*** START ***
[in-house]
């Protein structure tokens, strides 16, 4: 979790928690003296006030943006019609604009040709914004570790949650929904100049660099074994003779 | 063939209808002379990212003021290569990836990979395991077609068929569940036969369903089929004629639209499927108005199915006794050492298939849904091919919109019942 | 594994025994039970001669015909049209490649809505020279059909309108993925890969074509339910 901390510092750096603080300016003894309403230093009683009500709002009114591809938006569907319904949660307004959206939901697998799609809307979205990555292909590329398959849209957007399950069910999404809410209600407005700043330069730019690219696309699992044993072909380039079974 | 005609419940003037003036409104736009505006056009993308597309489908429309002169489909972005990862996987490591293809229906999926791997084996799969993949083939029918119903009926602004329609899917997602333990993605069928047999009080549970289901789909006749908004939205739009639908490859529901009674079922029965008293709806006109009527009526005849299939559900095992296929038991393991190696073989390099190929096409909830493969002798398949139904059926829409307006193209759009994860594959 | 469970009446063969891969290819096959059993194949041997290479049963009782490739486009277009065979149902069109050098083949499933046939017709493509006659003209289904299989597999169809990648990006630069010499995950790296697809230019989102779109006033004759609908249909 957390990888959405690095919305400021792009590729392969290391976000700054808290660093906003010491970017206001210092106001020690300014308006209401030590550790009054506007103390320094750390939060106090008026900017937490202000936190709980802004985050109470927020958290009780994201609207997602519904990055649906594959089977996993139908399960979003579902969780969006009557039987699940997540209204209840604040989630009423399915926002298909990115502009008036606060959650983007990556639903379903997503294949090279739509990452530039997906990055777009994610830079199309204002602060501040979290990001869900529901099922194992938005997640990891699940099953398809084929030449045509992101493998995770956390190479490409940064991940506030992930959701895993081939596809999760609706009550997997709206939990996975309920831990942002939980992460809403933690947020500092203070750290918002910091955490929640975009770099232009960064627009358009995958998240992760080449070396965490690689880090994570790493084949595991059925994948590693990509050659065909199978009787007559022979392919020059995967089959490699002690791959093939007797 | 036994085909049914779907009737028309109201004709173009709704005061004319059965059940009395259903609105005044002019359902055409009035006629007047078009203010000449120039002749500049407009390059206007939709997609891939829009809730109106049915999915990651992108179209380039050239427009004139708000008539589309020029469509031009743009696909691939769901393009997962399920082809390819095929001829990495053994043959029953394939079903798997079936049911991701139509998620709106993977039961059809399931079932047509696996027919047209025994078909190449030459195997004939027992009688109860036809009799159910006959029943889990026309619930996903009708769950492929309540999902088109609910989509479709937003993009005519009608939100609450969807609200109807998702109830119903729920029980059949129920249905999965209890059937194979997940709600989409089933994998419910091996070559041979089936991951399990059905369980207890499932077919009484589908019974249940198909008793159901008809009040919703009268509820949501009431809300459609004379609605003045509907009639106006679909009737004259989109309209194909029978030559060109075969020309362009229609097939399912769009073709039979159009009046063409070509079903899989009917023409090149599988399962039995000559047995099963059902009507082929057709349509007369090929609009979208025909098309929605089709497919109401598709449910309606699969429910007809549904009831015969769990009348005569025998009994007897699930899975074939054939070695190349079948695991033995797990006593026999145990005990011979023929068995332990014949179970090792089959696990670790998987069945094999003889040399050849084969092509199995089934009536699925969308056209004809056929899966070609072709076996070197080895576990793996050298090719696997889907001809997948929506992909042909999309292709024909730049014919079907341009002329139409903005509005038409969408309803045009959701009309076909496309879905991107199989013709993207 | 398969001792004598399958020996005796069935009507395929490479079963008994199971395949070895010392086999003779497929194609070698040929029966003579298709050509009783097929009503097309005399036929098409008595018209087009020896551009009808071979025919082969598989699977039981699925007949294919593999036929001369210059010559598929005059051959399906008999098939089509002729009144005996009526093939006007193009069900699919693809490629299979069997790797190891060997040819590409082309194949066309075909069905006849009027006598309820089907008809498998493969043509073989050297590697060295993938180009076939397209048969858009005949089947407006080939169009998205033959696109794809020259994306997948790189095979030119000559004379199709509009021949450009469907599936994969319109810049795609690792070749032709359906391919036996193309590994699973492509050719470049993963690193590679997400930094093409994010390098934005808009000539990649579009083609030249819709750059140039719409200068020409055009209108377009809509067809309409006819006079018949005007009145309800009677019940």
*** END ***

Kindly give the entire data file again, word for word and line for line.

[in-house]
């Protein structure tokens, strides 16, 4: 979790928690003296006030943006019609604009040709914004570790949650929904100049660099074994003779 | 063939209808002379990212003021290569990836990979395991077609068929569940036969369903089929004629639209499927108005199915006794050492298939849904091919919109019942 | 594994025994039970001669015909049209490649809505020279059909309108993925890969074509339910 901390510092750096603080300016003894309403230093009683009500709002009114591809938006569907319904949660307004959206939901697998799609809307979205990555292909590329398959849209957007399950069910999404809410209600407005700043330069730019690219696309699992044993072909380039079974 | 005609419940003037003036409104736009505006056009993308597309489908429309002169489909972005990862996987490591293809229906999926791997084996799969993949083939029918119903009926602004329609899917997602333990993605069928047999009080549970289901789909006749908004939205739009639908490859529901009674079922029965008293709806006109009527009526005849299939559900095992296929038991393991190696073989390099190929096409909830493969002798398949139904059926829409307006193209759009994860594959 | 469970009446063969891969290819096959059993194949041997290479049963009782490739486009277009065979149902069109050098083949499933046939017709493509006659003209289904299989597999169809990648990006630069010499995950790296697809230019989102779109006033004759609908249909 957390990888959405690095919305400021792009590729392969290391976000700054808290660093906003010491970017206001210092106001020690300014308006209401030590550790009054506007103390320094750390939060106090008026900017937490202000936190709980802004985050109470927020958290009780994201609207997602519904990055649906594959089977996993139908399960979003579902969780969006009557039987699940997540209204209840604040989630009423399915926002298909990115502009008036606060959650983007990556639903379903997503294949090279739509990452530039997906990055777009994610830079199309204002602060501040979290990001869900529901099922194992938005997640990891699940099953398809084929030449045509992101493998995770956390190479490409940064991940506030992930959701895993081939596809999760609706009550997997709206939990996975309920831990942002939980992460809403933690947020500092203070750290918002910091955490929640975009770099232009960064627009358009995958998240992760080449070396965490690689880090994570790493084949595991059925994948590693990509050659065909199978009787007559022979392919020059995967089959490699002690791959093939007797 | 036994085909049914779907009737028309109201004709173009709704005061004319059965059940009395259903609105005044002019359902055409009035006629007047078009203010000449120039002749500049407009390059206007939709997609891939829009809730109106049915999915990651992108179209380039050239427009004139708000008539589309020029469509031009743009696909691939769901393009997962399920082809390819095929001829990495053994043959029953394939079903798997079936049911991701139509998620709106993977039961059809399931079932047509696996027919047209025994078909190449030459195997004939027992009688109860036809009799159910006959029943889990026309619930996903009708769950492929309540999902088109609910989509479709937003993009005519009608939100609450969807609200109807998702109830119903729920029980059949129920249905999965209890059937194979997940709600989409089933994998419910091996070559041979089936991951399990059905369980207890499932077919009484589908019974249940198909008793159901008809009040919703009268509820949501009431809300459609004379609605003045509907009639106006679909009737004259989109309209194909029978030559060109075969020309362009229609097939399912769009073709039979159009009046063409070509079903899989009917023409090149599988399962039995000559047995099963059902009507082929057709349509007369090929609009979208025909098309929605089709497919109401598709449910309606699969429910007809549904009831015969769990009348005569025998009994007897699930899975074939054939070695190349079948695991033995797990006593026999145990005990011979023929068995332990014949179970090792089959696990670790998987069945094999003889040399050849084969092509199995089934009536699925969308056209004809056929899966070609072709076996070197080895576990793996050298090719696997889907001809997948929506992909042909999309292709024909730049014919079907341009002329139409903005509005038409969408309803045009959701009309076909496309879905991107199989013709993207 | 398969001792004598399958020996005796069935009507395929490479079963008994199971395949070895010392086999003779497929194609070698040929029966003579298709050509009783097929009503097309005399036929098409008595018209087009020896551009009808071979025919082969598989699977039981699925007949294919593999036929001369210059010559598929005059051959399906008999098939089509002729009144005996009526093939006007193009069900699919693809490629299979069997790797190891060997040819590409082309194949066309075909069905006849009027006598309820089907008809498998493969043509073989050297590697060295993938180009076939397209048969858009005949089947407006080939169009998205033959696109794809020259994306997948790189095979030119000559004379199709509009021949450009469907599936994969319109810049795609690792070749032709359906391919036996193309590994699973492509050719470049993963690193590679997400930094093409994010390098934005808009000539990649579009083609030249819709750059140039719409200068020409055009209108377009809509067809309409006819006079018949005007009145309800009677019940």